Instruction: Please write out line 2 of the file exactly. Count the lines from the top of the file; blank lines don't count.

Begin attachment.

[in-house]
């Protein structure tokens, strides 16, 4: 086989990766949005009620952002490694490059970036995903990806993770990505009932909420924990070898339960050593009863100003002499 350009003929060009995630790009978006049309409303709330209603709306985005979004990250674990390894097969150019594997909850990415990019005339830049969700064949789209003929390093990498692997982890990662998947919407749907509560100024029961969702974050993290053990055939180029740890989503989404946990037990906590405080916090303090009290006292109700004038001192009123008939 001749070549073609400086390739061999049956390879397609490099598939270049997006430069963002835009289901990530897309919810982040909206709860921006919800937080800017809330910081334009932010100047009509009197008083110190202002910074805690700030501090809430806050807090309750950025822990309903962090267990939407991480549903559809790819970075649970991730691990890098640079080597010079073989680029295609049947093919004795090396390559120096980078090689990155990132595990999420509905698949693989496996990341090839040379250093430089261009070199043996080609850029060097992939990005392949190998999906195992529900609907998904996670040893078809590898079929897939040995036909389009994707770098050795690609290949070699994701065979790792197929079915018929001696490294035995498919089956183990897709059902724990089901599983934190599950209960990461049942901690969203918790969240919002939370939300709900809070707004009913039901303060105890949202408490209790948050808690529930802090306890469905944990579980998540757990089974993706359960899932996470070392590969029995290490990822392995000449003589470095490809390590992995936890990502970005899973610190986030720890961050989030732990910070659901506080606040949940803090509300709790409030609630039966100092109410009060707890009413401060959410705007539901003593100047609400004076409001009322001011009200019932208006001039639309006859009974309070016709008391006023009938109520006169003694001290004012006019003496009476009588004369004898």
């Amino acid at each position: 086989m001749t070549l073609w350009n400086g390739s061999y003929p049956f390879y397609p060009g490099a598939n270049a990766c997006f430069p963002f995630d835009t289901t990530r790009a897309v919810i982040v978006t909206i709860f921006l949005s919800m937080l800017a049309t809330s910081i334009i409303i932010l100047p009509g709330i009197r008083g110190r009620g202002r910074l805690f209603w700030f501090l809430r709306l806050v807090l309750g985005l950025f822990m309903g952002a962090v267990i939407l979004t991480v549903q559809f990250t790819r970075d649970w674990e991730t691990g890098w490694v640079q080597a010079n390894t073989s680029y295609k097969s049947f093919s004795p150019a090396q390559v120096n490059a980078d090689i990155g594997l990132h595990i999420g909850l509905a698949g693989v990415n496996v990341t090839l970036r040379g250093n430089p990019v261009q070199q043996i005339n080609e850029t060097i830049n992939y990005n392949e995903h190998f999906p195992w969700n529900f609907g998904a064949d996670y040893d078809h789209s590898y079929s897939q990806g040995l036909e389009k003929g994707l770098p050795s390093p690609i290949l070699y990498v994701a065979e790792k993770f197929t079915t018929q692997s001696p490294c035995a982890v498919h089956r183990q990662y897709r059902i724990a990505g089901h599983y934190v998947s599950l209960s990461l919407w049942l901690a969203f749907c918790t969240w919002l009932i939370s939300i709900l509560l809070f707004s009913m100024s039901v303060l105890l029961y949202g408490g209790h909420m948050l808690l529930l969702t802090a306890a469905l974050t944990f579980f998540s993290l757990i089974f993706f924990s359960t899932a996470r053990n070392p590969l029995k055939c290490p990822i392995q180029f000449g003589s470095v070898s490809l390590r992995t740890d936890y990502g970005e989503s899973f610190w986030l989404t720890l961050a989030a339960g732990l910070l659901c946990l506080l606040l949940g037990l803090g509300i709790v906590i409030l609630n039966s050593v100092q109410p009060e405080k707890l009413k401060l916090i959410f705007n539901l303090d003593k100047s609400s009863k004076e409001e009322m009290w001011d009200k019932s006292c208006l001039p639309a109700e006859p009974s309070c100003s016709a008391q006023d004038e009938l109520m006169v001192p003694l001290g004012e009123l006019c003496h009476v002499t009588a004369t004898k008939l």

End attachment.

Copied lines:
């Protein structure tokens, strides 16, 4: 086989990766949005009620952002490694490059970036995903990806993770990505009932909420924990070898339960050593009863100003002499 350009003929060009995630790009978006049309409303709330209603709306985005979004990250674990390894097969150019594997909850990415990019005339830049969700064949789209003929390093990498692997982890990662998947919407749907509560100024029961969702974050993290053990055939180029740890989503989404946990037990906590405080916090303090009290006292109700004038001192009123008939 001749070549073609400086390739061999049956390879397609490099598939270049997006430069963002835009289901990530897309919810982040909206709860921006919800937080800017809330910081334009932010100047009509009197008083110190202002910074805690700030501090809430806050807090309750950025822990309903962090267990939407991480549903559809790819970075649970991730691990890098640079080597010079073989680029295609049947093919004795090396390559120096980078090689990155990132595990999420509905698949693989496996990341090839040379250093430089261009070199043996080609850029060097992939990005392949190998999906195992529900609907998904996670040893078809590898079929897939040995036909389009994707770098050795690609290949070699994701065979790792197929079915018929001696490294035995498919089956183990897709059902724990089901599983934190599950209960990461049942901690969203918790969240919002939370939300709900809070707004009913039901303060105890949202408490209790948050808690529930802090306890469905944990579980998540757990089974993706359960899932996470070392590969029995290490990822392995000449003589470095490809390590992995936890990502970005899973610190986030720890961050989030732990910070659901506080606040949940803090509300709790409030609630039966100092109410009060707890009413401060959410705007539901003593100047609400004076409001009322001011009200019932208006001039639309006859009974309070016709008391006023009938109520006169003694001290004012006019003496009476009588004369004898």